Coffee was not the same. It tasted just as good, but she couldn’t feel it warm her once she swallowed and it coursed down her artificial oesophagus. Brasidas and Drusus were briefing those selected to fly down to Naxos in The Sun Dancer’s mess hall. The twenty pirates who had been picked sipped coffee and smoked sabketh whilst they listened to their leaders. Gertrude was sat far from the purple smoke, on a table with only Sarah Wellington for company.
“Naxos is in dark space,” Brasidas explained. “The Elthurians charted it immediately prior to their extinction, and when the plague came knowledge of its existence returned to obscurity.”
“You want us to go to a damned plague planet?” Nicephorus interrupted.
Brasidas glared at the crewman. “It’s not a plague planet. The Elthurians never established an outpost there. Ask another stupid question and I’ll have you serve a shift in engineering.”
The other crewmen laughed and slapped Nicephorus on the back. Brasidas’s words had provoked a scowl on Nicephorus’s face.
“What’s so bad about that?” Gertrude whispered to Sarah.
The blonde pirate raised an eyebrow. “You haven’t met Primus yet?”
Gertrude shook her head. “Is he a miserable sod?”
“He’s unique. Literally. Claims to be the first of his species, and I’ve never seen the like. Stronger than a torhino, and smart enough to redesign the ship’s engines. He’s impatient, but that’s not the problem with engineering. He’s got the temperature set to 45 degrees, and gravity five times standard.”
“He’d have it higher if the ship could manage it.”
The quiet sniggering of Nicephorus’s shipmates died beneath the captain’s gaze.
“There’s a thriving native population,” Drusus explained. “Low tech, physically capable and intelligent but nothing a pulse pistol can’t handle. They’ve also helpfully gathered a substantial amount of rhodium in their temple.”
“How much?” Sarah asked.
It was Brasidas who answered. “If the Ralgo’s right, over a ton.”
“Praise the gods,” Tristan Leadbetter responded. Whilst Drusus would command the team seizing the rhodium, Tristan would be responsible for the landing craft.
“If we can do this without casualties, we will,” Drusus continued. “But they may be aggressive, so keep your weapons ready. Gravity’s twice normal, temperature’s nice and warm, and the day/night cycle is 29 hours, so we should be all done before the sun comes up. Which is just as well, because it’ll be 50 degrees in daylight.”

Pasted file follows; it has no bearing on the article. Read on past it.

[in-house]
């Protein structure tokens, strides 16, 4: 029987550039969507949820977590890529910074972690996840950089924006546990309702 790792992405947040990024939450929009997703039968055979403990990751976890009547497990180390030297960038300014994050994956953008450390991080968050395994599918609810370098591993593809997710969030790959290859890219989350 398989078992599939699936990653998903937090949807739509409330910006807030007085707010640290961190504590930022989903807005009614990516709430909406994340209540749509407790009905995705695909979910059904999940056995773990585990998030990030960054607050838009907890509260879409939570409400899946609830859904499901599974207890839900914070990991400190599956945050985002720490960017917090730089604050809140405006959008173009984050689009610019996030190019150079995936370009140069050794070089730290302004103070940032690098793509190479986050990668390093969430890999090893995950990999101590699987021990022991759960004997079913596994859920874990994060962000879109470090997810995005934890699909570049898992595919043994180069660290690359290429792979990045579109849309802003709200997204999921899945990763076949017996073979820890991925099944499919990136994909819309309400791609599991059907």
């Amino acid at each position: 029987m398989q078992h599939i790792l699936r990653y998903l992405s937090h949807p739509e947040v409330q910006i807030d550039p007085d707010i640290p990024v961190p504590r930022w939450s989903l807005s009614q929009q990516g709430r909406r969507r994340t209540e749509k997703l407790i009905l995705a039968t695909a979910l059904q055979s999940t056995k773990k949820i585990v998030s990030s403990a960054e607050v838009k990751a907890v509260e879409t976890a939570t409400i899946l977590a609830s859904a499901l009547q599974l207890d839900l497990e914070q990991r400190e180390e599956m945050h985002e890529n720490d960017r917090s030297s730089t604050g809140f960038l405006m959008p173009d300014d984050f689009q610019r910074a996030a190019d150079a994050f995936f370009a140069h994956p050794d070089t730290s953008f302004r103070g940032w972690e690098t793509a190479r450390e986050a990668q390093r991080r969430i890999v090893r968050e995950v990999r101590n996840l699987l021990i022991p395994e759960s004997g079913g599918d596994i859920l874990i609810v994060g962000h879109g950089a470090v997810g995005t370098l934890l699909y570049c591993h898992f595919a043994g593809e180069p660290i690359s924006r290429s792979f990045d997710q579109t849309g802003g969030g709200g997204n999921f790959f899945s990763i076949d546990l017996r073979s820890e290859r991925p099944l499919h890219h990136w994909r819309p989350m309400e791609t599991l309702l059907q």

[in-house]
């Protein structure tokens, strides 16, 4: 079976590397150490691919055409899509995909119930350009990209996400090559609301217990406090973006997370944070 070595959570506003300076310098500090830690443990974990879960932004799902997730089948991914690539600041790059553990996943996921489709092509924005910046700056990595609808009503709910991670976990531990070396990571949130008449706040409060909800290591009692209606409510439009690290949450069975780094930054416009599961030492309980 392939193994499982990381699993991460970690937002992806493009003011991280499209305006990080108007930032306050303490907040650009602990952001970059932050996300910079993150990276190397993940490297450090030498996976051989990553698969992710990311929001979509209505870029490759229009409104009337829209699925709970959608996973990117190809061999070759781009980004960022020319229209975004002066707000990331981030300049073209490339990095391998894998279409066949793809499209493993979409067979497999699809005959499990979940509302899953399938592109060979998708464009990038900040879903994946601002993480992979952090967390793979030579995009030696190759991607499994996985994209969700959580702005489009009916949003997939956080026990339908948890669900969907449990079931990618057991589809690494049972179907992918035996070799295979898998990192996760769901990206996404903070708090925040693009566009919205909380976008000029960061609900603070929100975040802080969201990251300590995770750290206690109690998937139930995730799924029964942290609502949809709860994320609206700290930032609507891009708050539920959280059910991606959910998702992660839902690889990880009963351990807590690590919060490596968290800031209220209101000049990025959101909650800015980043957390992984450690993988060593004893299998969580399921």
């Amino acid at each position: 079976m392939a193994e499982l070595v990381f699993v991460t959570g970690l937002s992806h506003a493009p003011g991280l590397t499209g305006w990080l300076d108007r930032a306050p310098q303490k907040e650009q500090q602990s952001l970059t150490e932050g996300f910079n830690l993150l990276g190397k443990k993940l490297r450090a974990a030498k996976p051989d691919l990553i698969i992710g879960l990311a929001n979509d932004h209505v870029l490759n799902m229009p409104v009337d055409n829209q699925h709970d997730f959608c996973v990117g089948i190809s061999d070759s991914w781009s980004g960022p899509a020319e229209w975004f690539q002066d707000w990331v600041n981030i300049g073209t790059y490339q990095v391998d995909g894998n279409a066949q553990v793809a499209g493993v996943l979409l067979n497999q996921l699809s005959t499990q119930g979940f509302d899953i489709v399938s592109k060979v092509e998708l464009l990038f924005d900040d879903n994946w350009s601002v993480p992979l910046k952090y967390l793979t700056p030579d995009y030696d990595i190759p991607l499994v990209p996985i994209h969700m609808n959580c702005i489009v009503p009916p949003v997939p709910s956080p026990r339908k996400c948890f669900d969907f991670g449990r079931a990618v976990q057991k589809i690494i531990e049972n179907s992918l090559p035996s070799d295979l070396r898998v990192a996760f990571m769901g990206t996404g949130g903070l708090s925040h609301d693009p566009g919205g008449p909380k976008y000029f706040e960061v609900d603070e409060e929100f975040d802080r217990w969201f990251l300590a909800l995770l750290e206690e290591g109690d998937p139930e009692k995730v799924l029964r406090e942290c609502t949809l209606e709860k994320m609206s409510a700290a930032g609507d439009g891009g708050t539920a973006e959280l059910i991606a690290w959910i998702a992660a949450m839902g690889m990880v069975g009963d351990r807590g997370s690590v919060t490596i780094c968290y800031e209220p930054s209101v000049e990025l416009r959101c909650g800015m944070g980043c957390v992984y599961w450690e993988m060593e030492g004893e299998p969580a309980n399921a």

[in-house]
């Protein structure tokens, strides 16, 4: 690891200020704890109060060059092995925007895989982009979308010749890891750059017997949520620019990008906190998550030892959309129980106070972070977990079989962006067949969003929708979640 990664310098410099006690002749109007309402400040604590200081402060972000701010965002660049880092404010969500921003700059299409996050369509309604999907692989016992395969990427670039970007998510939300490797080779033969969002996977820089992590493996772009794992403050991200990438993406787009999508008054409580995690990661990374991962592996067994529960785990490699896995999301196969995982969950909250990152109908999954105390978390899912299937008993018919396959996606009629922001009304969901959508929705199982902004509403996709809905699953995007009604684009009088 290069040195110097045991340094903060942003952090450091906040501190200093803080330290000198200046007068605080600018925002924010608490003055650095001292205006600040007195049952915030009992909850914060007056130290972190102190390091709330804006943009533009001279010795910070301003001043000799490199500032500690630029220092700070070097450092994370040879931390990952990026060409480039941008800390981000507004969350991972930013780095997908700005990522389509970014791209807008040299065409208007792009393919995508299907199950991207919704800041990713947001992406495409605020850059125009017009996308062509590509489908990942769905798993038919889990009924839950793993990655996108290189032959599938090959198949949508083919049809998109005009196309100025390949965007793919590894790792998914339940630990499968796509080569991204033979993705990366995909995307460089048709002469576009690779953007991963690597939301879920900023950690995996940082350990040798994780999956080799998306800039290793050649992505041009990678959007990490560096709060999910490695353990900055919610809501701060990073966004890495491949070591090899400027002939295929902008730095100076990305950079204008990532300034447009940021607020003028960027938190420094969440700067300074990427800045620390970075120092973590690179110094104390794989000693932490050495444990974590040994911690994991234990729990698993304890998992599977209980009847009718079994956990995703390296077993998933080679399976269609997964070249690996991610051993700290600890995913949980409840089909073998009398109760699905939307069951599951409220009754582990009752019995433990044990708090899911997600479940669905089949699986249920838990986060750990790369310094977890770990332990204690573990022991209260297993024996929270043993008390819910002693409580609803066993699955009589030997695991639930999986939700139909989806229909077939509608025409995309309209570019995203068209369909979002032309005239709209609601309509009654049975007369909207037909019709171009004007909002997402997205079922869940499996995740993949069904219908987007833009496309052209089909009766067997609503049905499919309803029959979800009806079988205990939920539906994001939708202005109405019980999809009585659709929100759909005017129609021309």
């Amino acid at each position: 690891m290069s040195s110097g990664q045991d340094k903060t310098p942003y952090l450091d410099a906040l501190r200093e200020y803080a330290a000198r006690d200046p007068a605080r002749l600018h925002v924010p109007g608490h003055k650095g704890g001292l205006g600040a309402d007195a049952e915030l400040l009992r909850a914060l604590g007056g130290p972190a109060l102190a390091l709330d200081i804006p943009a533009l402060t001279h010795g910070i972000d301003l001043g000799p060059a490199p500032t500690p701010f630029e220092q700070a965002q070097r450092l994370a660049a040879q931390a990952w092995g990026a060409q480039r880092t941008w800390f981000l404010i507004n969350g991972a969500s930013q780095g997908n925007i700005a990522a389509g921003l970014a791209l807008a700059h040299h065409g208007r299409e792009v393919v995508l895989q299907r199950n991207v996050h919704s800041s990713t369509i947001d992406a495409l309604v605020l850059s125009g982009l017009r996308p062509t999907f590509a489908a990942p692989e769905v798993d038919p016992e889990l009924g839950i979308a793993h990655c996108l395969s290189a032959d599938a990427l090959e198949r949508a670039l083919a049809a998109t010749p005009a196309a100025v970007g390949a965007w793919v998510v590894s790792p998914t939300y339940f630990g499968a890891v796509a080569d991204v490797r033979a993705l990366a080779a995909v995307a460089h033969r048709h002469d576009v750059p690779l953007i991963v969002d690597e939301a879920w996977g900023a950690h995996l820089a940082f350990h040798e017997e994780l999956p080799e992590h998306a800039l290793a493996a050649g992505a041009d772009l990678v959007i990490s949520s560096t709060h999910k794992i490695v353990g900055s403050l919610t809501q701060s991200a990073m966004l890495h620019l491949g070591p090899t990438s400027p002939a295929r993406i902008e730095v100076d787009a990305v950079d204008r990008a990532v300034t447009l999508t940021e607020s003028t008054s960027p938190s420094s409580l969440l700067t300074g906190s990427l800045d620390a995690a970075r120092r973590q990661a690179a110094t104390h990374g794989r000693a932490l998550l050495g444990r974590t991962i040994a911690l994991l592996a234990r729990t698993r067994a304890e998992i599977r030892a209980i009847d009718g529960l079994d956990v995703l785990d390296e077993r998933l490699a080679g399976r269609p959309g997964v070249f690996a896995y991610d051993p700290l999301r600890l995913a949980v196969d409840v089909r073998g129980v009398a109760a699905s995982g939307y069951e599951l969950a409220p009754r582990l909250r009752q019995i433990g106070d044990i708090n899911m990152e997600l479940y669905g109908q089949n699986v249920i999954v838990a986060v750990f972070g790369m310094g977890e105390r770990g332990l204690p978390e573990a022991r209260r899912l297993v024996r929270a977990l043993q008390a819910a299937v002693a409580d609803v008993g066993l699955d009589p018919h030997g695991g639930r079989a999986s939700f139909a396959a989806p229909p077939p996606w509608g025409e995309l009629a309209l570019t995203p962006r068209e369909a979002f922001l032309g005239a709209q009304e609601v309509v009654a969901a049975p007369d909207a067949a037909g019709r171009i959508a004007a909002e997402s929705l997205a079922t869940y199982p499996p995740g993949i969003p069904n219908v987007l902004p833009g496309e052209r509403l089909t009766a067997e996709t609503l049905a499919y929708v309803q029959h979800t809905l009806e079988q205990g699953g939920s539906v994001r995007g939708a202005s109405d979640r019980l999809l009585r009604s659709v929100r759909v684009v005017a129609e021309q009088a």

Lovely. I wonder what the upper operating temperature of my artificial organs is.
The crew greeted that news with grumbles.
“The air’s thin, but nothing a filter mask won’t solve,” Brasidas said. “Any questions?”
“You sure we can trust the Ralgo?” Sarah asked. “The escort, the mechanoids, and a visit from the Murovian Inquisition doesn’t exactly engender trust.”
“We’re pirates, blondie,” the captain replied. “There’s always risk. If you want a safe bet you picked the wrong damned job. Ump’gomptar’s a plutocrat, not a fighter. Feeding false information to us would be a great way to cut his life expectancy, and he’s greedy, not stupid.”
“Where’s my mask?” Gertrude asked.
“You don’t get one,” Drusus told her.
The two of them were amongst twenty crewmen lounging in The Tiger’s Eye. The vessel was an old personnel carrier designed for ferrying up to a hundred heavily armoured sentinel shock troopers in a war two centuries past. Gertrude did not need her synthetic eye to see it looked its age. It was clearly spaceworthy, but it was crude in design and the technology, whilst robust, was ancient.
“The air’s three times thinner than standard,” she said.
Drusus fitted the mask to his face and adjusted the leather strap for a better fit. Except for three small filters that obscured his mouth it was entirely transparent, and covered both his nose and mouth.
“We didn’t spend a fortune fitting you with two artificial lungs for nothing,” he explained, voice modulated by the mask. “You could breathe carbon monoxide if you had to.”
All around them the other pirates were putting on their masks and checking their pulse pistols were functioning properly. According to the briefing Brasidas had given them on The Sun Dancer the locals were intelligent and physically powerful, but their most advanced weapons were bows and arrows. Pistols would be more than enough to subdue any opposition.
“Hope you’re all strapped in,” Tristan Leadbetter, pilot of The Tiger’s Eye, called back to them. “There’s some minor interference with the Thalmos. Scans are breaking up, so I might need to do some rapid manoeuvring once we break through cloud cover.”
“Can you still make the designated landing site?” Drusus called.
Tristan swivelled in the pilot’s seat and grinned. “Aye. The Thalmos might be on the blink, but my eyes are perfect.”
They’re pretty, but perfect’s overdoing it.
“Don’t worry, sir. It’ll be a textbook landing,” Tristan said.
The overhead lighting in the rear of The Tiger’s Eye cut out and the ship lurched forwards violently, then dropped like a stone through the dense layer of cloud. The seat straps dug painfully into Gertrude’s right shoulder. One foolish man had not buckled himself in, and the sudden movement sent him hurtling out of his seat and crashing into a bulwark.
“Bloody hell!” Tristan exclaimed.
“What the hell happened?” Drusus shouted in the darkness.
“The power’s dead!” Tristan snapped.
Peering forward at the windscreen of the ship, Gertrude’s left eye sensed the lack of light and automatically flicked to nightvision mode. The ground was getting closer at a rate of knots and the ship was approaching it at a severe angle.
“Pull up!” she shouted at Tristan. “We’re going to crash!”